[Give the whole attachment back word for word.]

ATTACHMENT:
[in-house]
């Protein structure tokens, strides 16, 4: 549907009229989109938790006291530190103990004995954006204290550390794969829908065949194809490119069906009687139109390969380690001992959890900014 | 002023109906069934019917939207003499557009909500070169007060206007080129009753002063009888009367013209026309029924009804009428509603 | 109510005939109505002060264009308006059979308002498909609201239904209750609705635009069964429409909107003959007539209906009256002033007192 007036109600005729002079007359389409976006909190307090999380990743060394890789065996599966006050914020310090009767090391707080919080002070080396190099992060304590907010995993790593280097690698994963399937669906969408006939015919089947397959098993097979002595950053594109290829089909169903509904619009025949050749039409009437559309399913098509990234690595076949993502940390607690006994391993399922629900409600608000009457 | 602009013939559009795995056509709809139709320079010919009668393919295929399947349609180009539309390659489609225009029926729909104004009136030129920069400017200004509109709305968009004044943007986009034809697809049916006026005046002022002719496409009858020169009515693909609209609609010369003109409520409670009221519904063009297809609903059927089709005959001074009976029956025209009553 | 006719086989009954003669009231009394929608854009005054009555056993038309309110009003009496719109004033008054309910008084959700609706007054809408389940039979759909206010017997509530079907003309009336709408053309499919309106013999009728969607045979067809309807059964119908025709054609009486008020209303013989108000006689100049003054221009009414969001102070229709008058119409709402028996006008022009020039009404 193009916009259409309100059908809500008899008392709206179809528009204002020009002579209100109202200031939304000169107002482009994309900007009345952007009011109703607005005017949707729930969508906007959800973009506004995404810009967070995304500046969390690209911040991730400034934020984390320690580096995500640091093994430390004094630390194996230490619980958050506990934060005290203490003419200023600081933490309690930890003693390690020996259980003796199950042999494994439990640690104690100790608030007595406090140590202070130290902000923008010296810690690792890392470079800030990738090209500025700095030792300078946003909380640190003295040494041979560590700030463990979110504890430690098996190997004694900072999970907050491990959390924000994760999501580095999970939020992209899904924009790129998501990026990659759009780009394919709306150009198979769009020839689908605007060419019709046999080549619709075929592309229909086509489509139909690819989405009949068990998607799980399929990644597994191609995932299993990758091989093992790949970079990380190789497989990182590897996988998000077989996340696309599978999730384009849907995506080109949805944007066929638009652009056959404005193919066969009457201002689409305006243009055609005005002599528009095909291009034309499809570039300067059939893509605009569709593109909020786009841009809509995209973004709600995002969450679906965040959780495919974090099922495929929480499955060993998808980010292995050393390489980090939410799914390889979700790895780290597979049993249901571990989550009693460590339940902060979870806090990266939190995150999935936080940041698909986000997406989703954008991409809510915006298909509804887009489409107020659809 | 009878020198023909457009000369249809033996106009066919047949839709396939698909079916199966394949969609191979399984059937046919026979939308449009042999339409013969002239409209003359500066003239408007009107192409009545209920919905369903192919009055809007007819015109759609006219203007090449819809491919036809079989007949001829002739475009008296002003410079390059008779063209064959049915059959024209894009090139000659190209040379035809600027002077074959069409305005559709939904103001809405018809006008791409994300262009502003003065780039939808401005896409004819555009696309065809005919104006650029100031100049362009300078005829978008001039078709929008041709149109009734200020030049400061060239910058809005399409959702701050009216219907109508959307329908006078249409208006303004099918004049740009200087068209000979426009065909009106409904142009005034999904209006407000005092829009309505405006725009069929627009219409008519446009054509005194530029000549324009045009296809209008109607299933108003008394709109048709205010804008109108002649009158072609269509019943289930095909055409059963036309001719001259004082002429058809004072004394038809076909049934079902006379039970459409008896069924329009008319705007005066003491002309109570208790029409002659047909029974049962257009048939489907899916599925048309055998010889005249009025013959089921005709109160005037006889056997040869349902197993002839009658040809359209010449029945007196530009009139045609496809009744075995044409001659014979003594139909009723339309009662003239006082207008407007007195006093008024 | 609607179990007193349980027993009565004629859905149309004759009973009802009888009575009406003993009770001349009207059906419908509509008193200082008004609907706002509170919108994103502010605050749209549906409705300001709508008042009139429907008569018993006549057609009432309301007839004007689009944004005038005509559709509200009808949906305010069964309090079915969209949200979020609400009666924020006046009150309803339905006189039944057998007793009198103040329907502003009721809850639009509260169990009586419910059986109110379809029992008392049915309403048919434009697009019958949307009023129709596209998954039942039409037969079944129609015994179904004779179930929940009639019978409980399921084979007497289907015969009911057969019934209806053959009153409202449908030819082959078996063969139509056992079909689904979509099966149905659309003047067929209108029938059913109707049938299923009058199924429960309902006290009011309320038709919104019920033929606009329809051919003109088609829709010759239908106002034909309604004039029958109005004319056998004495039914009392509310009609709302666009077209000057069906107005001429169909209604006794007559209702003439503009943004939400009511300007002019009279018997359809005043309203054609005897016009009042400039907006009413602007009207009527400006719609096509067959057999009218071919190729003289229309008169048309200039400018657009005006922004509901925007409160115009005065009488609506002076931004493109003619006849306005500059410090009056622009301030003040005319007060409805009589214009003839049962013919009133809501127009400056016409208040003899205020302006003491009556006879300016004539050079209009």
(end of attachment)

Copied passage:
[in-house]
């Protein structure tokens, strides 16, 4: 549907009229989109938790006291530190103990004995954006204290550390794969829908065949194809490119069906009687139109390969380690001992959890900014 | 002023109906069934019917939207003499557009909500070169007060206007080129009753002063009888009367013209026309029924009804009428509603 | 109510005939109505002060264009308006059979308002498909609201239904209750609705635009069964429409909107003959007539209906009256002033007192 007036109600005729002079007359389409976006909190307090999380990743060394890789065996599966006050914020310090009767090391707080919080002070080396190099992060304590907010995993790593280097690698994963399937669906969408006939015919089947397959098993097979002595950053594109290829089909169903509904619009025949050749039409009437559309399913098509990234690595076949993502940390607690006994391993399922629900409600608000009457 | 602009013939559009795995056509709809139709320079010919009668393919295929399947349609180009539309390659489609225009029926729909104004009136030129920069400017200004509109709305968009004044943007986009034809697809049916006026005046002022002719496409009858020169009515693909609209609609010369003109409520409670009221519904063009297809609903059927089709005959001074009976029956025209009553 | 006719086989009954003669009231009394929608854009005054009555056993038309309110009003009496719109004033008054309910008084959700609706007054809408389940039979759909206010017997509530079907003309009336709408053309499919309106013999009728969607045979067809309807059964119908025709054609009486008020209303013989108000006689100049003054221009009414969001102070229709008058119409709402028996006008022009020039009404 193009916009259409309100059908809500008899008392709206179809528009204002020009002579209100109202200031939304000169107002482009994309900007009345952007009011109703607005005017949707729930969508906007959800973009506004995404810009967070995304500046969390690209911040991730400034934020984390320690580096995500640091093994430390004094630390194996230490619980958050506990934060005290203490003419200023600081933490309690930890003693390690020996259980003796199950042999494994439990640690104690100790608030007595406090140590202070130290902000923008010296810690690792890392470079800030990738090209500025700095030792300078946003909380640190003295040494041979560590700030463990979110504890430690098996190997004694900072999970907050491990959390924000994760999501580095999970939020992209899904924009790129998501990026990659759009780009394919709306150009198979769009020839689908605007060419019709046999080549619709075929592309229909086509489509139909690819989405009949068990998607799980399929990644597994191609995932299993990758091989093992790949970079990380190789497989990182590897996988998000077989996340696309599978999730384009849907995506080109949805944007066929638009652009056959404005193919066969009457201002689409305006243009055609005005002599528009095909291009034309499809570039300067059939893509605009569709593109909020786009841009809509995209973004709600995002969450679906965040959780495919974090099922495929929480499955060993998808980010292995050393390489980090939410799914390889979700790895780290597979049993249901571990989550009693460590339940902060979870806090990266939190995150999935936080940041698909986000997406989703954008991409809510915006298909509804887009489409107020659809 | 009878020198023909457009000369249809033996106009066919047949839709396939698909079916199966394949969609191979399984059937046919026979939308449009042999339409013969002239409209003359500066003239408007009107192409009545209920919905369903192919009055809007007819015109759609006219203007090449819809491919036809079989007949001829002739475009008296002003410079390059008779063209064959049915059959024209894009090139000659190209040379035809600027002077074959069409305005559709939904103001809405018809006008791409994300262009502003003065780039939808401005896409004819555009696309065809005919104006650029100031100049362009300078005829978008001039078709929008041709149109009734200020030049400061060239910058809005399409959702701050009216219907109508959307329908006078249409208006303004099918004049740009200087068209000979426009065909009106409904142009005034999904209006407000005092829009309505405006725009069929627009219409008519446009054509005194530029000549324009045009296809209008109607299933108003008394709109048709205010804008109108002649009158072609269509019943289930095909055409059963036309001719001259004082002429058809004072004394038809076909049934079902006379039970459409008896069924329009008319705007005066003491002309109570208790029409002659047909029974049962257009048939489907899916599925048309055998010889005249009025013959089921005709109160005037006889056997040869349902197993002839009658040809359209010449029945007196530009009139045609496809009744075995044409001659014979003594139909009723339309009662003239006082207008407007007195006093008024 | 609607179990007193349980027993009565004629859905149309004759009973009802009888009575009406003993009770001349009207059906419908509509008193200082008004609907706002509170919108994103502010605050749209549906409705300001709508008042009139429907008569018993006549057609009432309301007839004007689009944004005038005509559709509200009808949906305010069964309090079915969209949200979020609400009666924020006046009150309803339905006189039944057998007793009198103040329907502003009721809850639009509260169990009586419910059986109110379809029992008392049915309403048919434009697009019958949307009023129709596209998954039942039409037969079944129609015994179904004779179930929940009639019978409980399921084979007497289907015969009911057969019934209806053959009153409202449908030819082959078996063969139509056992079909689904979509099966149905659309003047067929209108029938059913109707049938299923009058199924429960309902006290009011309320038709919104019920033929606009329809051919003109088609829709010759239908106002034909309604004039029958109005004319056998004495039914009392509310009609709302666009077209000057069906107005001429169909209604006794007559209702003439503009943004939400009511300007002019009279018997359809005043309203054609005897016009009042400039907006009413602007009207009527400006719609096509067959057999009218071919190729003289229309008169048309200039400018657009005006922004509901925007409160115009005065009488609506002076931004493109003619006849306005500059410090009056622009301030003040005319007060409805009589214009003839049962013919009133809501127009400056016409208040003899205020302006003491009556006879300016004539050079209009």